I remember when I watched that episode thinking, he doesn't have long in this world. Well, Jeff had a few more years, but ultimately, I believe he gave up, and said, enough is enough.

I prefer to remember Jeff like this:

Addiction affected my family in an all-encompassing way. My dad, and others in my family, made it through, by the grace of God. It's so easy to say, I give up. It's too hard. My dad said, I give up, and I give my life to a higher power.

It ain't easy. In fact, it's damn hard (and I promised myself I'd curtail the cursing, but I think it's appropriate here).

I think about all the little gripes that I have, and while it makes me feel better to write about them, I know, and everybody else knows, that I'm just bitching, just to bitch.

I do know what's important in life, and it's not some silly song, or somebody liking some silly song. Or somebody trying to wring money from us for our songs.

This is one I wrote for my dad. I wrote it the best I could. And that's what it's really about, right? That's why we do it, isn't it? That's really what this whole music thing is about; truth. It's not some fa-la-la thing. Or the right beats. At least, for me. It's about life.

I'm glad my dad made it.

Saturday, December 8, 2007

Exploring The Avenues

Have you heard? The music business is dying. Yes, it's true. I read it in Entertainment Weekly. A bunch of labels have laid off a bunch of people, because nobody, apparently, is buying music anymore.

It's a sad state of affairs. These rocket scientists who are illegally downloading music haven't quite grasped yet that before long, there won't be any more music to illegally download. Because artists aren't going to make any new music if they're not making any money from it.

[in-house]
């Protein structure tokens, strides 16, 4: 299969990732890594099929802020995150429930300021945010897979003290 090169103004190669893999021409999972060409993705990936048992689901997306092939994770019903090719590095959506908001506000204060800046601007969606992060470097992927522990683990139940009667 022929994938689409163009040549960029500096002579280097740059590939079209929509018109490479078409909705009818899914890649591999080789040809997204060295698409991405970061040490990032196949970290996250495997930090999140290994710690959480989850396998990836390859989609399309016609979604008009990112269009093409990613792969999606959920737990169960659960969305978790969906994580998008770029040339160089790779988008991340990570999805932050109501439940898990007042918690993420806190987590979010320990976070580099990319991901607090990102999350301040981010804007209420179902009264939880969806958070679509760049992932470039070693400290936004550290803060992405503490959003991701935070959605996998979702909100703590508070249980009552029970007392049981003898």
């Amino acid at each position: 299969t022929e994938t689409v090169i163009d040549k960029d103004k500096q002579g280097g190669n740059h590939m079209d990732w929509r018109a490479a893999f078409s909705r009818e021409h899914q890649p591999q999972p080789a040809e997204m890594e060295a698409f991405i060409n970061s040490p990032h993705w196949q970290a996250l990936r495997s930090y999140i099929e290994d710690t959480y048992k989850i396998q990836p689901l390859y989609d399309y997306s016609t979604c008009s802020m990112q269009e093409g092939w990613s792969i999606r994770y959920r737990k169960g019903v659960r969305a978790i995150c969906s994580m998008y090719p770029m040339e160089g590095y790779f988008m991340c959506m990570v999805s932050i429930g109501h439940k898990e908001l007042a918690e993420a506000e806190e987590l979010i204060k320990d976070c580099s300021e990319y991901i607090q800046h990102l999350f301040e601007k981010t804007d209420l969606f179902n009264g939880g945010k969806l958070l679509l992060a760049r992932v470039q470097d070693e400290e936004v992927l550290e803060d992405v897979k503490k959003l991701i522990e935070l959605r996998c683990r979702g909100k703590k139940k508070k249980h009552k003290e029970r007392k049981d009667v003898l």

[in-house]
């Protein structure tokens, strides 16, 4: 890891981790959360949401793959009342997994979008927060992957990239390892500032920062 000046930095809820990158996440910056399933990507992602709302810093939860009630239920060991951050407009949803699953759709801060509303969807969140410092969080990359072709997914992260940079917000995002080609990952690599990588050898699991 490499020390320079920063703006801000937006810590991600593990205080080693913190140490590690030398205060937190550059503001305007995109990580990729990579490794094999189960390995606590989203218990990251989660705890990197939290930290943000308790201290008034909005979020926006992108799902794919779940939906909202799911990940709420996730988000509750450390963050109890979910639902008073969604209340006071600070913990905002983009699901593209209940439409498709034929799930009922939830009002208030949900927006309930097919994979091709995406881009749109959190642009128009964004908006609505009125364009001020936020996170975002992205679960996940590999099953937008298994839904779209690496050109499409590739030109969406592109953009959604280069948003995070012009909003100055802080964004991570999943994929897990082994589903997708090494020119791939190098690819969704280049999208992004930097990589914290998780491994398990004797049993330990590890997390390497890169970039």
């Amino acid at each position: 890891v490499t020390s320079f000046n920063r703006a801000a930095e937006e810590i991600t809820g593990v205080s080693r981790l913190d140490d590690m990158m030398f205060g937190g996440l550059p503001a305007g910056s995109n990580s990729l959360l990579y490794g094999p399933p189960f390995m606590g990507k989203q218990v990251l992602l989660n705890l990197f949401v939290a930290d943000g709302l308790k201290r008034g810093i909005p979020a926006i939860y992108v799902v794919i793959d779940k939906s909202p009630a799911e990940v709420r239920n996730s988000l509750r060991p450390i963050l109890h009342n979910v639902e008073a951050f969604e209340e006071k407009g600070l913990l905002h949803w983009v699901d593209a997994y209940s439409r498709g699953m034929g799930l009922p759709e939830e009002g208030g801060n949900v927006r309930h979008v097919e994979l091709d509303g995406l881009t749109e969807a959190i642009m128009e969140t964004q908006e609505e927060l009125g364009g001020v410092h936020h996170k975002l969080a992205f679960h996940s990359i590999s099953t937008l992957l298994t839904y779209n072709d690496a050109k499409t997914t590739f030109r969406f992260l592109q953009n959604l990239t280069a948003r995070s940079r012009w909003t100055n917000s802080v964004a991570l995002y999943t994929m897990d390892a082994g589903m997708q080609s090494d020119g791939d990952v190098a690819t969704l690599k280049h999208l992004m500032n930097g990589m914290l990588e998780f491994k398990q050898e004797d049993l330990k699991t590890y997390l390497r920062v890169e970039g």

Oh, I'm not blaming it all on the illegal downloading brigade. The corporate dunderheads in charge of the music labels haven't exactly been doing a stellar job in releasing good music - the kind that people would actually pay money for. Take Nashville, for instance.

Say you have one male vocalist with a thin, reedy voice, who happens to catch on somehow with the public - maybe because he wears a black cowboy hat or something. Well, the Nashville scions say, hey! We gotta find us another lanky dude with a black cowboy hat and a thin, reedy voice! Voila! We'll be millionaires!

And then we'll find a bunch of songs about fishin' and people dyin' and pickup trucks and......hey! How about this? Combine all those things into one song? A guy goes fishin' with his buddy, and then his buddy dies, and then the guy who's still alive loads the dead guy onto the back of his pickup truck and as he drives on down to the funeral parlor, he ruminates about all the fun him and his friend had through the years. It'd be a real sad song, and it would sell MILLIONS.

Well, you get the picture.

So, since the music business is dying, what's an independent artist to do?

I've been exploring the option of licensing music for TV and movies.

There's a bunch of websites out there that will accept your music (if it's professionally done) and will stick your music on their site and wait to see if anybody in TV or the movies is interested.

It's a win-win.

Of course, nobody is creating any new TV or movies right now, due to the writer's strike. Just my luck. Bad timing, as usual.

But, be that as it may, I have found a few sites that have some potential. And dang, I'd be thrilled to hear one of our songs on a TV show, or better yet, in a movie. Who wouldn't?

Even if it didn't earn us more than $20.00, it would still be well worth it, just for the thrill alone.

So, if you're making music and don't have anywhere to go with it, do a Google search for music licensing. There's a bunch of sites out there; some better than others. Read their terms of service and make a decision for yourself if their site is the place for you. You never know!

P.S. Of all the sites I've found, one that offers SUPERIOR service, in my estimation, is Audiosparx. Great, great personalized service. I highly recommend it.